This Monday we welcomed two of the individuals behind the comic series Black on Graphic Policy Radio. Kwanza Osajyefo and Tim Smith 3 will join us to talk about the series published by Black Mask Studios and which saw the second issue recently released after selling out the 22,000 copy print run of the first.

Creator and author of Black, Kwanza Osajyefo was a digital editor at both Marvel and DC Comics – best known for launching the latter’s Zuda imprint, which published series like the award-winning Bayou, High Moon, Night Owls, as well as Superton, Celadore, Black Cherry Bombshells, Bottle of Awesome, and I Rule the Night.

Co-creator and designer of Black, Tim Smith 3 (A.K.A. TS3), has been working in the comic industry for over 15 years. He created and self-published Red After the Party, and has worked on hit titles for publishers such as Marvel, Archie, and DC, just to name a few!

Kwanza Osajyefo and Tim Smith 3 Talk Black, Their Hit Comic Series this Monday

black-1-1In a world that already hates and fears them – what if only Black people had superpowers?

After miraculously surviving being gunned down by police, a young man learns that he is part of the biggest lie in history. Now he must decide whether it’s safer to keep it a secret or if the truth will set him free.

This Monday we have two of the individuals behind the comic series Black on Graphic Policy Radio. Kwanza Osajyefo and Tim Smith 3 will join us to talk about the series published by Black Mask Studios and which saw the second issue recently released after selling out the 22,000 copy print run of the first.

The show airs LIVE this Monday at 10pm ET.

Creator and author of Black, Kwanza Osajyefo was a digital editor at both Marvel and DC Comics – best known for launching the latter’s Zuda imprint, which published series like the award-winning Bayou, High Moon, Night Owls, as well as Superton, Celadore, Black Cherry Bombshells, Bottle of Awesome, and I Rule the Night.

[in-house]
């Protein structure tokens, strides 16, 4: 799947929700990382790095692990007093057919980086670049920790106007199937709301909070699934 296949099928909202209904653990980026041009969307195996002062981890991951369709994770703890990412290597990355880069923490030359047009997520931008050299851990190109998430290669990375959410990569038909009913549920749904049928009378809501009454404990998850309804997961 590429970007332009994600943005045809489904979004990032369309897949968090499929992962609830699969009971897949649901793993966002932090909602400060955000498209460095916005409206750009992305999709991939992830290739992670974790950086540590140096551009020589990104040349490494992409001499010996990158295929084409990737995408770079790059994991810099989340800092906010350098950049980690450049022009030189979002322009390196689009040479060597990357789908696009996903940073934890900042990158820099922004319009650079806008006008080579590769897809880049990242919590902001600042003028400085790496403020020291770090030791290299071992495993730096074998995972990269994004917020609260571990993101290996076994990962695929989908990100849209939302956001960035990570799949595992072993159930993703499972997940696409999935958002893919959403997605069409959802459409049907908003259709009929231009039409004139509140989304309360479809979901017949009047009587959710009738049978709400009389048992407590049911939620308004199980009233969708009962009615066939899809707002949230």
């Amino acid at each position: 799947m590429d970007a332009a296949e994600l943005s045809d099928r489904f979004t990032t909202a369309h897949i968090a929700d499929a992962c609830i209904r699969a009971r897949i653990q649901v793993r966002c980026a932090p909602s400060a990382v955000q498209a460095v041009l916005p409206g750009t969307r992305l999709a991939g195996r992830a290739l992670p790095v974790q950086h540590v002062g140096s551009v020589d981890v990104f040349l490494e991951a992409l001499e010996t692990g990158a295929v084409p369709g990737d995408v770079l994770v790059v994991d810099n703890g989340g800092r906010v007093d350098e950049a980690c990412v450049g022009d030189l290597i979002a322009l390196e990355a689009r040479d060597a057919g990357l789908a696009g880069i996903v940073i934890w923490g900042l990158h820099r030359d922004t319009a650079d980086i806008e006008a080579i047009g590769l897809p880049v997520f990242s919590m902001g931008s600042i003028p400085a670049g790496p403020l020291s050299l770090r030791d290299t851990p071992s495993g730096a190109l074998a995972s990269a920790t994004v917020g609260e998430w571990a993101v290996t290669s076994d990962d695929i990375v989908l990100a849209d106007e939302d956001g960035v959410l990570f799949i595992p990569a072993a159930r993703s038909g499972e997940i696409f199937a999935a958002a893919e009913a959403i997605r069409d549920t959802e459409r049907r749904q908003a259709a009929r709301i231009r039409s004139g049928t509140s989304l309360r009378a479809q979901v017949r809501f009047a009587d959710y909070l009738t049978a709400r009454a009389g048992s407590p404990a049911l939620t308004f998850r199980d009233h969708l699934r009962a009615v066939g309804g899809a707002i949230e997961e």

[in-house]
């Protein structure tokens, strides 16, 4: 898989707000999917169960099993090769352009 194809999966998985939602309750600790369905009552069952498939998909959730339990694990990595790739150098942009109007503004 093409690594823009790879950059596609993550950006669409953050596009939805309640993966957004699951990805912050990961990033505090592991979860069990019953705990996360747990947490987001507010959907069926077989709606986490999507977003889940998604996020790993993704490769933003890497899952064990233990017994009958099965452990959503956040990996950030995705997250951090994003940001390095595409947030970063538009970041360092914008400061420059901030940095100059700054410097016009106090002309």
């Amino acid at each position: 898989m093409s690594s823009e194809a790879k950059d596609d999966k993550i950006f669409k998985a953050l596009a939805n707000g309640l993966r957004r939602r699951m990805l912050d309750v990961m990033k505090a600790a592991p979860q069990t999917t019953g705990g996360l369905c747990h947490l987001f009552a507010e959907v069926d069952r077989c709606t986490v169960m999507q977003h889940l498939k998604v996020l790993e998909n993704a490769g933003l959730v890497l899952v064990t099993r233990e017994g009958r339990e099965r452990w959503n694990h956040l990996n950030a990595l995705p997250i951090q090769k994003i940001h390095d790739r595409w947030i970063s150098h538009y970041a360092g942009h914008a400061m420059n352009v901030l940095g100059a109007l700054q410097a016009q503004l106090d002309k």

Co-creator and designer of Black, Tim Smith 3 (A.K.A. TS3), has been working in the comic industry for over 15 years. He created and self-published Red After the Party, and has worked on hit titles for publishers such as Marvel, Archie, and DC, just to name a few!

We want to hear your questions! Tweet them to us @graphicpolicy and listen in live this Monday.

Listen in live this Monday.

Review: Black #2

black-2In a world that already hates and fears them – what if only Black people had superpowers?

After miraculously surviving being gunned down by police, a young man learns that he is part of the biggest lie in history. Now he must decide whether it’s safer to keep it a secret or if the truth will set him free.

I read Black #2 before the election results this past Tuesday and the issue’s social commentary is as relevant then as it is now. Black #2 is an example of the entertainment we need, not just because it shifts the narrative away from the white superhero, but also because it touches upon issues that we need to think about as readers. Entertainment is supposed to entertain, but it also has a role in reflecting society and challenging those who consume it. Black does exactly that and then some.